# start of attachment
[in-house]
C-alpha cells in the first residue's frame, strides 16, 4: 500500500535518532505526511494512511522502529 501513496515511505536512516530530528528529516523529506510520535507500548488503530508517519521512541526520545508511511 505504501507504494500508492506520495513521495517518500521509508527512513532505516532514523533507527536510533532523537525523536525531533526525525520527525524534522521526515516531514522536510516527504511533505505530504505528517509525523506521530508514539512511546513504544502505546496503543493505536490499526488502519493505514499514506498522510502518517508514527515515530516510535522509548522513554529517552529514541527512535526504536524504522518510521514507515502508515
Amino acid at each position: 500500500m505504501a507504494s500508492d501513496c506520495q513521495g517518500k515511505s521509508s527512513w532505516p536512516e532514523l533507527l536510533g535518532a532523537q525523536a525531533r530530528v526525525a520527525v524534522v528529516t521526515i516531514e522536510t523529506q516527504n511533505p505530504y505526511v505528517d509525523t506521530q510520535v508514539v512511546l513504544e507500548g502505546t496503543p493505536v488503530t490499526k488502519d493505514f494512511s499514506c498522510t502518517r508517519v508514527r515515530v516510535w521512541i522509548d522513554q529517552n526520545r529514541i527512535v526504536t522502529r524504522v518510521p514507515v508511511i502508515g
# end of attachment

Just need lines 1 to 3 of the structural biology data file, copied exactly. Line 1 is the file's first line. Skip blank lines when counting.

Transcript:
[in-house]
C-alpha cells in the first residue's frame, strides 16, 4: 500500500535518532505526511494512511522502529 501513496515511505536512516530530528528529516523529506510520535507500548488503530508517519521512541526520545508511511 505504501507504494500508492506520495513521495517518500521509508527512513532505516532514523533507527536510533532523537525523536525531533526525525520527525524534522521526515516531514522536510516527504511533505505530504505528517509525523506521530508514539512511546513504544502505546496503543493505536490499526488502519493505514499514506498522510502518517508514527515515530516510535522509548522513554529517552529514541527512535526504536524504522518510521514507515502508515
Amino acid at each position: 500500500m505504501a507504494s500508492d501513496c506520495q513521495g517518500k515511505s521509508s527512513w532505516p536512516e532514523l533507527l536510533g535518532a532523537q525523536a525531533r530530528v526525525a520527525v524534522v528529516t521526515i516531514e522536510t523529506q516527504n511533505p505530504y505526511v505528517d509525523t506521530q510520535v508514539v512511546l513504544e507500548g502505546t496503543p493505536v488503530t490499526k488502519d493505514f494512511s499514506c498522510t502518517r508517519v508514527r515515530v516510535w521512541i522509548d522513554q529517552n526520545r529514541i527512535v526504536t522502529r524504522v518510521p514507515v508511511i502508515g